Some fisheries are lagging, but most popular species are coming off spawning cycles, moving into and around feeding areas along shoreline shallows or schooling up for forage runs.
Longer daylight hours and rising water temperatures have fish active at all kinds of depths. The task is to figure out their route. Last year the eastward migration of Western Basin walleyes in Lake Erie took a turn north and had schools – mostly big females – skirting the Ontario shoreline rather than the U.S. side of the lake.
Boaters at and near Buffalo Small Boat Harbor hit into solid schools of ’eyes from both the excellent year classes of local fish and Ohio arrivals that usually cruise in from Barcelona, Dunkirk and Cattaraugus Creek.
Chartings and catch reports have yet to determine the direction this year’s schools will take, but the night bite of Buffalo-area post-spawn walleyes has picked up and prospects look good for the June 27 BassEye competition out of Buffalo Small Boat Harbor.
Bass have made a great showing during the special early season on Erie. Boaters doing catch-and-release runs all along rocky shoals from Sturgeon Point to Buffalo Harbor have done well at depths of 15 to 25 feet.
The statewide bass season does not open in New York until June 21 and will not be open in Ontario until June 28, the day after BassEye competition.
For state bass anglers anxious for a limit of bass, the season opens on Lake Champlain a week early. Fishermen can keep a limit of bass from that lake starting at midnight Friday.
For BassEye competitors, the 13th Annual Celebrity Challenge offers varied, not-totally-predictable fish movement and feeding forays, one of the many reasons why this competition and fishing in general is pure fun. For complete details on June 26 and 27 BassEye events, visit basseye.org.
The Southtowns Walleye Tourney has many boaters on the water, but more hulls hit waters in search of perch than tries for ’eyes.
Heaviest troller traffic has been out of Barcelona Harbor where the catch has been so-so, according to Zen Olow at Bill’s Hooks. Some trollers are doing fairly well up high with minnow-type baits run off just three colors of lead core lines.
More perch anglers than walleye trollers have been heading out of Cattaraugus Creek, according to Ricky Miller at Miller’s Bait & Tackle in Irving.
Boaters set up at 40-foot depths and others at 56- to 60-foot depths out of the Catt have seen 50-fish limits often, with bigger numbers shown east of the river and bigger sizes well west.
Closer to Buffalo, the bass bite has been good along Donnelly’s Wall at 12-foot depths, and the walleye are stacking up for drifters working an electric trolling motor off the windmills, according to Capt. Chris Cinelli.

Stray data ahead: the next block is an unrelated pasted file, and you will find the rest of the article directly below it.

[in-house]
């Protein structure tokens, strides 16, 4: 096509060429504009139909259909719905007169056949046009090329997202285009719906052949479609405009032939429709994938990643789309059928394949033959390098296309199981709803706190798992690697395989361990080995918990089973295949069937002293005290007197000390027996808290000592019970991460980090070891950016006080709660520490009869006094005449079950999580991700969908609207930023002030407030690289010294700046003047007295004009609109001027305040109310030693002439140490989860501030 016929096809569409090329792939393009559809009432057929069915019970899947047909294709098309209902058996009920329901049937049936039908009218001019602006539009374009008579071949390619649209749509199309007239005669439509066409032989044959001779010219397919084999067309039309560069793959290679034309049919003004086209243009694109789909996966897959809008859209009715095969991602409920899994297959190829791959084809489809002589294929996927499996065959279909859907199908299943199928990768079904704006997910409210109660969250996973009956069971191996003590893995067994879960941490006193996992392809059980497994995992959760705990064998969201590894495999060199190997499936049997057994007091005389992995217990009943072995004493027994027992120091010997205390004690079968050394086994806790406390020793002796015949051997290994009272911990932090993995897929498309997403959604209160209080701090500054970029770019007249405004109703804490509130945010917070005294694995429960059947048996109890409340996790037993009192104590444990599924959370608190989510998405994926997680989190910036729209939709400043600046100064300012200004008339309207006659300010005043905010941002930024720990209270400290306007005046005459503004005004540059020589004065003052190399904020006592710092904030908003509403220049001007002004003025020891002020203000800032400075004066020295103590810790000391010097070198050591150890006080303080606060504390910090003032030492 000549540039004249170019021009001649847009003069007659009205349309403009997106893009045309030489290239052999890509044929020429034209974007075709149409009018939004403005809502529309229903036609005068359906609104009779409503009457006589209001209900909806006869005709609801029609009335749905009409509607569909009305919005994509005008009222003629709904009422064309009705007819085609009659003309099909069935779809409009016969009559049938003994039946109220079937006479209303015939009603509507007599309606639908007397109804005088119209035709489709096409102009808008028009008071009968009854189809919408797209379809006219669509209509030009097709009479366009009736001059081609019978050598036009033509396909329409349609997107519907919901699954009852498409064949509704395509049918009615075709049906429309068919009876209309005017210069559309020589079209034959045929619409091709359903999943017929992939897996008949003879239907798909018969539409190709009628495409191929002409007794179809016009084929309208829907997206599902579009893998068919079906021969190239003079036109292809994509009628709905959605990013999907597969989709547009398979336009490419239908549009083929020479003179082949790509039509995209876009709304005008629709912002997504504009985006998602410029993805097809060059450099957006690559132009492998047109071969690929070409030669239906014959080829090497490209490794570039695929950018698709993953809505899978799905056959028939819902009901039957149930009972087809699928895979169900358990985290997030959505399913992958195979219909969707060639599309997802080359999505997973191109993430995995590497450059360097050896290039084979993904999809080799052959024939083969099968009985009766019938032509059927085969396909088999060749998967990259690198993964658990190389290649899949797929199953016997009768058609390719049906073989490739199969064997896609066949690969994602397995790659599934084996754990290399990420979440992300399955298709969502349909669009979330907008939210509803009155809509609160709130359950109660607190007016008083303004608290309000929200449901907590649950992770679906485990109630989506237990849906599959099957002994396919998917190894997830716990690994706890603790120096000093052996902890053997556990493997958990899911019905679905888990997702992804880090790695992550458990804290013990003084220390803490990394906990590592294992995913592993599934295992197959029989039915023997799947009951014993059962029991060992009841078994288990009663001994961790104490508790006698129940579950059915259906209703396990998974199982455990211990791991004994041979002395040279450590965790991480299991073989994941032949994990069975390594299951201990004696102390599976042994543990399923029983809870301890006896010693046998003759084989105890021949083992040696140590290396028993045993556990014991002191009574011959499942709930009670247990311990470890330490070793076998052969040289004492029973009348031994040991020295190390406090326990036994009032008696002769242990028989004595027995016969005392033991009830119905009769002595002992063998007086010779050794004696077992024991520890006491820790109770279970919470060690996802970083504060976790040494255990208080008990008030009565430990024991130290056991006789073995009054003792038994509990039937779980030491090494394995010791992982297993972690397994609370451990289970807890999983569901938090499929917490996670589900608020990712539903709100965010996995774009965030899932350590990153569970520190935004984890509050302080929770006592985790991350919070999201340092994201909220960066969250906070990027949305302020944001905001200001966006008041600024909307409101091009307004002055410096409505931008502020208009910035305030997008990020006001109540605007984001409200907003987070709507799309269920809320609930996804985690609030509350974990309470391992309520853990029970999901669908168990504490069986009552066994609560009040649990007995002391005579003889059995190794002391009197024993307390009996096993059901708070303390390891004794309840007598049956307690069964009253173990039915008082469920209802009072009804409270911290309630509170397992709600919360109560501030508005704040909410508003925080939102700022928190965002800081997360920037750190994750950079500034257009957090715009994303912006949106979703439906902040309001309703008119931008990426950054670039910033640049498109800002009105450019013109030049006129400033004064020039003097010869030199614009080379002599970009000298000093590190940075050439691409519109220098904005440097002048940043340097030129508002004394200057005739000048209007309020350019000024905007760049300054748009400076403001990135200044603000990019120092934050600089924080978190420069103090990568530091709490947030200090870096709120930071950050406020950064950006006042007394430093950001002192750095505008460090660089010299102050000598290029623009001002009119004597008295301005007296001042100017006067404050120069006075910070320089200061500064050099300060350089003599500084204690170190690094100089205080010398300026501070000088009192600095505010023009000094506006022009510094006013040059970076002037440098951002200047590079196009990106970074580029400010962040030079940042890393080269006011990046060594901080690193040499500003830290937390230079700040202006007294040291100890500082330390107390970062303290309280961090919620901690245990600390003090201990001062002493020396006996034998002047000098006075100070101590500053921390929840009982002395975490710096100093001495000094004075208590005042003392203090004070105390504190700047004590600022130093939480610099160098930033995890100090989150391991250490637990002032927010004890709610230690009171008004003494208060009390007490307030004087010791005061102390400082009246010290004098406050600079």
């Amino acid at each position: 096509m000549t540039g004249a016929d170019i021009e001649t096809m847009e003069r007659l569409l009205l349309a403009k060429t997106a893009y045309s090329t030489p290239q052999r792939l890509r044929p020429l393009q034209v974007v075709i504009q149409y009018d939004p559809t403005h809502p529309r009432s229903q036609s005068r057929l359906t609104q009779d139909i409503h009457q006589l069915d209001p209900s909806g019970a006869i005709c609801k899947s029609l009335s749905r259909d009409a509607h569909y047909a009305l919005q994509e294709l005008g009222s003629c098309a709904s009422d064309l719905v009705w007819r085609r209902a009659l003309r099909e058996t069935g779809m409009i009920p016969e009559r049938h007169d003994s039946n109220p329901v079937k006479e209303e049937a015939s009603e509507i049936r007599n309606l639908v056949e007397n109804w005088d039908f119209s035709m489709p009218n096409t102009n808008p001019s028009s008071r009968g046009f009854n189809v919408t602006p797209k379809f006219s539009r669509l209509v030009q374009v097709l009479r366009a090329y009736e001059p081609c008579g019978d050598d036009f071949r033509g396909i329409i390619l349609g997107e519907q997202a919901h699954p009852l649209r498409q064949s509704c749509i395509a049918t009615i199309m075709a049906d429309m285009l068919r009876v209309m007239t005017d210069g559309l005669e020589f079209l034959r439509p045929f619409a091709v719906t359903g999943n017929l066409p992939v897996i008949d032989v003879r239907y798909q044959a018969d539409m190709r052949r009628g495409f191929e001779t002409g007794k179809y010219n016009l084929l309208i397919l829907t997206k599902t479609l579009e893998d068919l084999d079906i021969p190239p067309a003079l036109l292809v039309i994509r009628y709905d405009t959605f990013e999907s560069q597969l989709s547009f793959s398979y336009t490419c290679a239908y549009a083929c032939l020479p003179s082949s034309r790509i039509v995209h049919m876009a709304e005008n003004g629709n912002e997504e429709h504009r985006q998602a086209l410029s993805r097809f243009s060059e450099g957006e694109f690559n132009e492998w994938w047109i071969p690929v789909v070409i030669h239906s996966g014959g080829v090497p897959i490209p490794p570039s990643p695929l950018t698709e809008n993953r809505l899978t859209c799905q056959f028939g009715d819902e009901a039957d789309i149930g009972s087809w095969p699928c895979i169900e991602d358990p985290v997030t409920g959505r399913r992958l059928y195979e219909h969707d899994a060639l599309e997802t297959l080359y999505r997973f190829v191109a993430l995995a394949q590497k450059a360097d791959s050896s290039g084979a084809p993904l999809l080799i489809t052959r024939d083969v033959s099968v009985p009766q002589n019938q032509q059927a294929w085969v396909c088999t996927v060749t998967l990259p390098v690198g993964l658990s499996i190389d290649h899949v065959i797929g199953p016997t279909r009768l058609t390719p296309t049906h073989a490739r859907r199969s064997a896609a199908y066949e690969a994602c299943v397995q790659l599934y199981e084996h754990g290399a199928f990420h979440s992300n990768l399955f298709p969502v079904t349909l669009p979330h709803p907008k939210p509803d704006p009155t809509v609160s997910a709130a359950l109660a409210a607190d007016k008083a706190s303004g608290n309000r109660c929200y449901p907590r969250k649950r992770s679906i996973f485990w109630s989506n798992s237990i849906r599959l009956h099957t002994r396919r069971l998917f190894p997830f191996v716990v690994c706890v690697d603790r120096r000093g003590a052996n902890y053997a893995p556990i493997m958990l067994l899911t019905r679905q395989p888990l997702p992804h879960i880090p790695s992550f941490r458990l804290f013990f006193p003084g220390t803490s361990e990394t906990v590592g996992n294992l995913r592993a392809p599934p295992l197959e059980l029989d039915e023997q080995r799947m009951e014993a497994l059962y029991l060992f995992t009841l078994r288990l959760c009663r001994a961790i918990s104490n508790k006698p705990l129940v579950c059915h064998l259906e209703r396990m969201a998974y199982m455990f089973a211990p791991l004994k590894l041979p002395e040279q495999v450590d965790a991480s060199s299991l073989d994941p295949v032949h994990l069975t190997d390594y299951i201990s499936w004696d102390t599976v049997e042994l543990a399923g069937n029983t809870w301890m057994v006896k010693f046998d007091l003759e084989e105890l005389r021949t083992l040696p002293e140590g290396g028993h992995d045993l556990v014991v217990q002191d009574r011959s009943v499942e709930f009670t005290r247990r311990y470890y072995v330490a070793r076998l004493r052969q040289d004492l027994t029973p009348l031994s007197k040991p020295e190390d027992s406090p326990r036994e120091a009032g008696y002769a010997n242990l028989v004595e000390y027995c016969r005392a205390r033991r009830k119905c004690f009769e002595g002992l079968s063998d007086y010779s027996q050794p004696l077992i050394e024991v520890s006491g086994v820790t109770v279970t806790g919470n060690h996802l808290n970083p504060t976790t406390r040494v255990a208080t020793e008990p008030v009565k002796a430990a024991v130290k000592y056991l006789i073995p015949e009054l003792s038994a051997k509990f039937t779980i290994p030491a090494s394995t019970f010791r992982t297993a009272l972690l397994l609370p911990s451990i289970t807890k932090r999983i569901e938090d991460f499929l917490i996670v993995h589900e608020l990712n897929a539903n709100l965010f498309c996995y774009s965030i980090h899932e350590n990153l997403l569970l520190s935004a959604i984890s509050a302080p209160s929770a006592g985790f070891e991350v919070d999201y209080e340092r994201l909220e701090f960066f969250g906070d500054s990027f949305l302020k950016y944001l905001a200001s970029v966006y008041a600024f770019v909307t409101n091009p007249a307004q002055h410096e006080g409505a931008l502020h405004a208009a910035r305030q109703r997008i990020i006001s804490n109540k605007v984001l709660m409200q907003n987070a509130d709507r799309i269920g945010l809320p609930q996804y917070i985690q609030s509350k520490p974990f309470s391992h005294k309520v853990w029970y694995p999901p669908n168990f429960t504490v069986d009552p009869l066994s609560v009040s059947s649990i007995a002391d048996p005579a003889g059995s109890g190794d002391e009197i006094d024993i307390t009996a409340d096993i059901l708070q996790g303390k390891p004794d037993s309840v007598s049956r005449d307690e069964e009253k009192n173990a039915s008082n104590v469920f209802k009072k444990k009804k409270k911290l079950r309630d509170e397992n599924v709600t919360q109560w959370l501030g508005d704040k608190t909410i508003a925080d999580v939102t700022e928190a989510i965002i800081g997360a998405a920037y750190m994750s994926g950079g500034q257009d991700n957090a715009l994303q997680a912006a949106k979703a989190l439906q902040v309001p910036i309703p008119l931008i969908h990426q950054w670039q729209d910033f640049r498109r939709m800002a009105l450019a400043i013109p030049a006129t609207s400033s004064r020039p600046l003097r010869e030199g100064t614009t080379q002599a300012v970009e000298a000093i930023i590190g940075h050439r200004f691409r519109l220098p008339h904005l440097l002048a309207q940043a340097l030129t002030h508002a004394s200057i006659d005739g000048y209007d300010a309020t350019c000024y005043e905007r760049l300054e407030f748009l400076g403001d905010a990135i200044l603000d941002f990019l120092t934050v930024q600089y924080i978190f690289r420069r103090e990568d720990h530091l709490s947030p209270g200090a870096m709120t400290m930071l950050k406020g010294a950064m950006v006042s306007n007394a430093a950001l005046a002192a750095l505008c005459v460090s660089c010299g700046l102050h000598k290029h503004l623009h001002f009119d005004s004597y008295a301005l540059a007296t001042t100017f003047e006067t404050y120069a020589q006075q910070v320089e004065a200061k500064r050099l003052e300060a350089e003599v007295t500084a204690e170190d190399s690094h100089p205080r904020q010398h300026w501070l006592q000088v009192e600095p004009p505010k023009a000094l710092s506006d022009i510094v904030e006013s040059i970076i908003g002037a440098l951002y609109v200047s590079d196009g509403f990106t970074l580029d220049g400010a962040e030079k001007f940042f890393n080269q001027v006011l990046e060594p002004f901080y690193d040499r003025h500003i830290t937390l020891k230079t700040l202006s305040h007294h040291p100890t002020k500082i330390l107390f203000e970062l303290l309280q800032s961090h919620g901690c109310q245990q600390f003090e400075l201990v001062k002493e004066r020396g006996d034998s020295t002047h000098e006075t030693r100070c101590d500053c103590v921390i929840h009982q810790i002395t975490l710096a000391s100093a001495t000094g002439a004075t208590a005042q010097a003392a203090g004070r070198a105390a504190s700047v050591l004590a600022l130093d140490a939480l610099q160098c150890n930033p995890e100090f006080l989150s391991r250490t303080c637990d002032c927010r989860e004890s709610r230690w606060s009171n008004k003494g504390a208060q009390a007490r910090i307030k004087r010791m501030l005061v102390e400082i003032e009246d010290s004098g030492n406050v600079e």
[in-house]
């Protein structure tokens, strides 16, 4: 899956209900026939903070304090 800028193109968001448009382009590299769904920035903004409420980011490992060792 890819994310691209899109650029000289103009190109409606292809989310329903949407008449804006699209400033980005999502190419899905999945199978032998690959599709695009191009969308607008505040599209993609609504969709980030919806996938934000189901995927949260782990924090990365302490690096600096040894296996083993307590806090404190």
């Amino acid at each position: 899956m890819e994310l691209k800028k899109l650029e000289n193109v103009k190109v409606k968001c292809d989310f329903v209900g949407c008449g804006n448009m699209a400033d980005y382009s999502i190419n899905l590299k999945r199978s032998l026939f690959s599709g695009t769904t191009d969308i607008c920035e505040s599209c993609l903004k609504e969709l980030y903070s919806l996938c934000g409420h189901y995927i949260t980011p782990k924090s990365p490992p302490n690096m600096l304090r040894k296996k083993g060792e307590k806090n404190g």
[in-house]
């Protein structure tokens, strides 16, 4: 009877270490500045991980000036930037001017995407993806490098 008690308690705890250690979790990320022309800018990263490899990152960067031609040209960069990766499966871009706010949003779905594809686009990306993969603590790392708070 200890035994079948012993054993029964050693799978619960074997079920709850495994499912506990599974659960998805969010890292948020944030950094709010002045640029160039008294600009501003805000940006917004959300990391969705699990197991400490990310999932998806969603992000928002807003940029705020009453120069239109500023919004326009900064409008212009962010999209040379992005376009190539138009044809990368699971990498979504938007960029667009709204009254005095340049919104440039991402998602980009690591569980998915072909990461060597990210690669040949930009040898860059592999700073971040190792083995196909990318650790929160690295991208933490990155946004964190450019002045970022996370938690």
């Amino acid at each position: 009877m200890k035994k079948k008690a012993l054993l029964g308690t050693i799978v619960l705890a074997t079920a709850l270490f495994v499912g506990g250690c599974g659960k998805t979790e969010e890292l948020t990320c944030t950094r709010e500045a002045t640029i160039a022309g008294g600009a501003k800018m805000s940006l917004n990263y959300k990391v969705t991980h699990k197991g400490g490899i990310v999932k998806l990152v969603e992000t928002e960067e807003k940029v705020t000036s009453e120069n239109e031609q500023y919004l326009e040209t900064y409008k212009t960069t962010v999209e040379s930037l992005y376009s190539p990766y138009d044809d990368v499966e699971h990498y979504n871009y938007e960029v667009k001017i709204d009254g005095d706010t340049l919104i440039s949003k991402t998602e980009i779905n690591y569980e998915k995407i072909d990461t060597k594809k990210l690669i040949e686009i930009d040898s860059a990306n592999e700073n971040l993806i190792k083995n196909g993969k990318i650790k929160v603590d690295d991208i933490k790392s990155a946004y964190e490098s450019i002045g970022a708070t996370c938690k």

The night walleye bite has finally slowed along shoreline shallows, but good schooling of post-spawn fish has shown out deeper. Worm harnesses work the best, and blade colors do not matter when the fish are on the feed. Catch counts depend more on getting over feeding fish.
A few tourney-sized ’eyes have been caught in this Buffalo herd, but most schools are made up of eater-sized ’eyes.
Northeast winds have moved cold water around in the shoreline shallows, but the kings, browns and steelies have offered a better bite later in the day at less than 100-foot depths, says Wes Walker at Slipper Sinker Bait & Tackle on Olcott. Trollers have mainly gone with spoons in close.
Out deeper, either side of Olcott Harbor, running over 150- to 250-foot depths trollers are setting up at 60-foot depths for kings with fair success at less than three miles from shore.
Walker notes that steelies and coho salmon often show in the top 40 feet over schools of kings, but anglers’ lures are competing with heavy schools of live bait.
Youth fishing clinic event
The Annual Youth and Family Fishing Derby and Clinic that the Erie County Federation of Sportsmen’s Clubs Inc. and Department of Environmental Conservation Region 9 office usually holds at Tifft Nature Preserve in mid-June has been rescheduled while improvements and upgrades are being made at the preserve.
This year, kids can sign up in advance or on-site at Ellicott Creek Park on Creek Road in the Town of Tonawanda for the event that goes from 9:30 a.m. to 1 p.m. Saturday.
Kids have free use of rods and reels, bait and a free Sahlen’s hot dog lunch during which prizes will be presented to participating youths. Attending adults do not need a fishing license to assist in this program. To register, call Dave Barus at 597-4081 or Mike Todd at 851-7010.
email odrswill @gmail.com